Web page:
“A fiercely committed ensemble and an exquisite sense of historical detail conspire to cast a highly atmospheric spell in The Witch, a strikingly achieved tale of a mid-17th-century New England family’s steady descent into religious hysteria and madness,” begins Variety’s Justin Chang. “[W]riter-director Robert Eggers’s impressive debut feature walks a tricky line between disquieting ambiguity and full-bore supernatural horror, but leaves no doubt about the dangerously oppressive hold that Christianity exerted on some dark corners of the Puritan psyche.”
“Using the flowery language of the time (we’re not past the three-minute mark before we hear ‘banish-shed’) an eerie self-exiled 1630s New England family goes about its daily ritual in a haze of religious fundamentalism,” writes Jordan Hoffman for the Guardian. “In time we learn their names—the scraggly haired father William (Ralph Ineson), his sour wife Katherine (Kate Dickie), eldest daughter Thomasin (Anya Taylor-Joy), verge-of-puberty son Caleb (Harvey Scrimshaw), somewhat rowdy twins Mercy and Jonas (Ellie Grainger and Lucas Dawson) and baby Sam. Beyond their small farm, which is currently failing to produce corn, there’s a brook and, beyond that, naturally, a deep, foreboding wood…. The Witch is more reminiscent of Cristian Mungiu’s Beyond the Hills than any typical American horror flick. Which is not to say things don’t go completely off the rails by the final third. (Malick’s The New World meets The Exorcist is as fine an elevator pitch as any.) What’s striking is the high-wire tension Eggers maintains.”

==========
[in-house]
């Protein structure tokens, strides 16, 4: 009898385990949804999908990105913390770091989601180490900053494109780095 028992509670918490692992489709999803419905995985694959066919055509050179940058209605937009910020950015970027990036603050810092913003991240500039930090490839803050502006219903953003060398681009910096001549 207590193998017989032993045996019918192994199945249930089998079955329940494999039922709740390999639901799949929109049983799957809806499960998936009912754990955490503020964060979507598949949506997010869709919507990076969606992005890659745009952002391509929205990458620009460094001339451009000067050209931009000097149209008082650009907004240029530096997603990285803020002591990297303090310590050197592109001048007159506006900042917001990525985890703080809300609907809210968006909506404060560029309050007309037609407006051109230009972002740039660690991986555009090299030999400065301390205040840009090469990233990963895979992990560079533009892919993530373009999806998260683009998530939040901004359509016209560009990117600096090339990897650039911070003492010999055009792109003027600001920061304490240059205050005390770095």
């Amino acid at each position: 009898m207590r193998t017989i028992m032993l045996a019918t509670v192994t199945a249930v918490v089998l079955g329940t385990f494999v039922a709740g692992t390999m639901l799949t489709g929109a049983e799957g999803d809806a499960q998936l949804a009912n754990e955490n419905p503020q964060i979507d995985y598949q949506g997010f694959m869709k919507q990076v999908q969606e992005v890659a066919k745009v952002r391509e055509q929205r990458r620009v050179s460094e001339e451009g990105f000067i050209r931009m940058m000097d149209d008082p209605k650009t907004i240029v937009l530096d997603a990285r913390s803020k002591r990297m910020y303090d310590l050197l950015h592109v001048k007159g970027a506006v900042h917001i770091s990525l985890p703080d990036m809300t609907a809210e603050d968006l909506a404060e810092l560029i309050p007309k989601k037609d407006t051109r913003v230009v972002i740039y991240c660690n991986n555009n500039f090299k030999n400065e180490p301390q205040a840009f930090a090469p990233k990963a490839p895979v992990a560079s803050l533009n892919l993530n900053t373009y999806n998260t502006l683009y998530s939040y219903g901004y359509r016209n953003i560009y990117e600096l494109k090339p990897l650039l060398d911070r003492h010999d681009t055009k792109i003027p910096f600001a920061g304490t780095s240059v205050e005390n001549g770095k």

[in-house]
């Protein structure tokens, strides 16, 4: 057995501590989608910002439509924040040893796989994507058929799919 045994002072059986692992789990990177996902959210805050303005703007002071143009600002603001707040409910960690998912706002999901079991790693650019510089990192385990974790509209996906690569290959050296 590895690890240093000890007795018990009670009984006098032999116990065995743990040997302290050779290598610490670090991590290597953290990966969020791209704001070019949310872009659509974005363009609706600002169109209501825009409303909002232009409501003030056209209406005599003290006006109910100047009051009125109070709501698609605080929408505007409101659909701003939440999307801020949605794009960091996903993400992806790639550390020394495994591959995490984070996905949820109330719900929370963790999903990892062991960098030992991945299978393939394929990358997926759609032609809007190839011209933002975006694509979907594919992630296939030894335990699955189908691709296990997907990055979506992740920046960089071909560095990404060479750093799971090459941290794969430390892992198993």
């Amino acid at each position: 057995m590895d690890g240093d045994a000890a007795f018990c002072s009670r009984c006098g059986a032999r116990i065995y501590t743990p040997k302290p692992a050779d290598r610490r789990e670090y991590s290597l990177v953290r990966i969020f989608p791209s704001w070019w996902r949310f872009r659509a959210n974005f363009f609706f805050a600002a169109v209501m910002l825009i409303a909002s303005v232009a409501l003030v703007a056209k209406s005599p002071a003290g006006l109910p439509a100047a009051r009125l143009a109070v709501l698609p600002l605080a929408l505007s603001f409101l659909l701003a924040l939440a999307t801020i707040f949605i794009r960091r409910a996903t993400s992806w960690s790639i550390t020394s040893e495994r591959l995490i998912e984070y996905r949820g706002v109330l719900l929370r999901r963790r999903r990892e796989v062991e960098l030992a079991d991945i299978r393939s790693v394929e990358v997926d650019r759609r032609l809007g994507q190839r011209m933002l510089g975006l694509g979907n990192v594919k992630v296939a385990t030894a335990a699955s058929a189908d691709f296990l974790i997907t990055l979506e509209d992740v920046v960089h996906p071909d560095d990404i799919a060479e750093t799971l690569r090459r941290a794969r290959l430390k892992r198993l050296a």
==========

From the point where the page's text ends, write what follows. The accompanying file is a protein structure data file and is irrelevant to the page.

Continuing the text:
“What’s troubling about this sharply acted and beautifully shot film is the historical implications it courts,” suggests A.A. Dowd at the AV Club. “A subtitle announces The Witch as ‘a New England folktale,’ and Eggers seems intent on positioning it as an origin story of American fanaticism. But since the early scenes make it abundantly clear that the supernatural threat is very real, and not in the minds of its characters, it follows that any subsequent witch hunts—like, say, the one that really happened a few decades later in Salem—might be at least partially justified. In a way, The Witch plays like a horror-movie answer to Arthur Miller’s The Crucible, presenting an alternate American history in which true evil exists and religious hysteria is the proper response to it. That might seem like a lot of freight to put on a movie featuring a possessed ram, but not since Frailty, perhaps, has a horror film made a better (and perhaps inadvertent) case for zealotry.”
The Hollywood Reporter‘s Todd McCarthy: “Beholding the director’s carefully judged use of symmetrically framed compositions, focus on children who may be in touch with other realms, carefully gauged naturalistic lighting, eerie classically tinged scoring and outbursts of female hysteria, it comes as no surprise to learn that the two most important influences on Eggers here were Kubrick‘s The Shining and Bergman‘s Cries and Whispers; from the former come the visual style and the sense of a place possibly haunted long ago, from the latter the spectacle of incipient madness overtaking women.”